Ruination and migrant imaginaries in Burkina Faso and Guinea Bissau
Jesper Bjarnesen (The Nordic Africa Institute)
Henrik Vigh (University of Copenhagen)
Paper short abstract:
On the basis of long-term ethnographic involvement with issues of migration and social navigation in Guinea Bissau and Burkina Faso, this paper analyses the migrant imaginaries of regional and cross-continental migrants through the concept of ruination.
Paper long abstract:
Migrant imaginaries tend to be shaped by the trajectories and achievements of previous generations of migrants. Past departures and returns inspire and enable the movements of new generations - whether in periodic cycles of regional labour migration or in moves across continents and over decades or even lifetimes. Current attempts by European authorities to dissuade, reshape, or pre-empt African migrant imaginaries in the wake of the so-called European refugee crisis tend to assume that current and future movements are anchored in the present, and centred on the individual, and generally fail to consider the underlying social and structural continuities that shape expectations, outlooks and possibilities. On the basis of long-term ethnographic involvement with issues of migration and social navigation in Guinea Bissau and Burkina Faso, this paper analyses the migrant imaginaries of regional and cross-continental migrants through the concept of ruination. Ruins of buildings are traces of political and social histories whose practical and symbolic meanings are reappropriated, reinterpreted, and renegotiated in ever-changing socio-political landscapes. Temples become tombs, hotels become barracks, monuments shift from shrines of lost glory to displays of ancient tyranny. In similar ways, past migrations linger on and inspire, challenge or dissuade new generations of migrants who may or may not be aware of the ruins on which they tread. By exploring migrant imaginaries through the processes of ruination they reject or reproduce, this paper offers an attempt to reconceptualise the relationship between past and present movements and the profoundly social nature of migrant aspirations and trajectories.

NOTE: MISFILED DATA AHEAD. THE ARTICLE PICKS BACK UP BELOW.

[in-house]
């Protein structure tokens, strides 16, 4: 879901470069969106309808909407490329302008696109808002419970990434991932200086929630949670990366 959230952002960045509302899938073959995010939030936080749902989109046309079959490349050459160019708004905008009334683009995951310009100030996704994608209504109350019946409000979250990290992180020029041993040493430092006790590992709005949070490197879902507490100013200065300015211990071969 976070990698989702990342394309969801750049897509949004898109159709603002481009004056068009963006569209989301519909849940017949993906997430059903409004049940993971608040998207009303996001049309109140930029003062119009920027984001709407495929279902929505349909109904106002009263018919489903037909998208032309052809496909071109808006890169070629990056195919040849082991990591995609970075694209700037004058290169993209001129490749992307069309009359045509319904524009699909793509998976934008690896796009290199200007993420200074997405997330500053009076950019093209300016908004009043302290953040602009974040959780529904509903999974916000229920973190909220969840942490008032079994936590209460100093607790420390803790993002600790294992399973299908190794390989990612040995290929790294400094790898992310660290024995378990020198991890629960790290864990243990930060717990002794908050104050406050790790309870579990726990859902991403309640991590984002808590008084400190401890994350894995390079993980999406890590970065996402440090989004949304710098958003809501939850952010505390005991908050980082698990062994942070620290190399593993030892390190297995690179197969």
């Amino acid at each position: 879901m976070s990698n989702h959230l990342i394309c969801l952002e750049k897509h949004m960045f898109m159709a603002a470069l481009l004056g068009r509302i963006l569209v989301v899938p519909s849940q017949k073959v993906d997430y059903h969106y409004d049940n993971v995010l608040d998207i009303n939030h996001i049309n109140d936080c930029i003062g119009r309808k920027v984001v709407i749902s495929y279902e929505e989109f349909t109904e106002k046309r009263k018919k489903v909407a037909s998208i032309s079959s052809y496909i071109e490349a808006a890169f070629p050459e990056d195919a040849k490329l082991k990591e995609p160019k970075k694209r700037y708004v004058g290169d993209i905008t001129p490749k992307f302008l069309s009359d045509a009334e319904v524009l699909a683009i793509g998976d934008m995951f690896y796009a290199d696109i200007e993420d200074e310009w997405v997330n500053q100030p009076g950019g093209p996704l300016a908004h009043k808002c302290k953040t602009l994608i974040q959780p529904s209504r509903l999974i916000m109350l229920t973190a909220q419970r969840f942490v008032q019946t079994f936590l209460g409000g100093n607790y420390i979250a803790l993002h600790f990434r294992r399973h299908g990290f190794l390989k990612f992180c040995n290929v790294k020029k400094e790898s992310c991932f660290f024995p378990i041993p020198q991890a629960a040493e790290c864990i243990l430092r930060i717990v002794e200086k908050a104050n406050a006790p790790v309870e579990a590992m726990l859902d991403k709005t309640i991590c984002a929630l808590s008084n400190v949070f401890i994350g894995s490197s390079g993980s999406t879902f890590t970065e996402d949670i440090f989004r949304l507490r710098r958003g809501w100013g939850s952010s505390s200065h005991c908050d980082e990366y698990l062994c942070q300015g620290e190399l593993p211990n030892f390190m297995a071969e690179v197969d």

African migration imaginaries: rumours, cosmologies, representations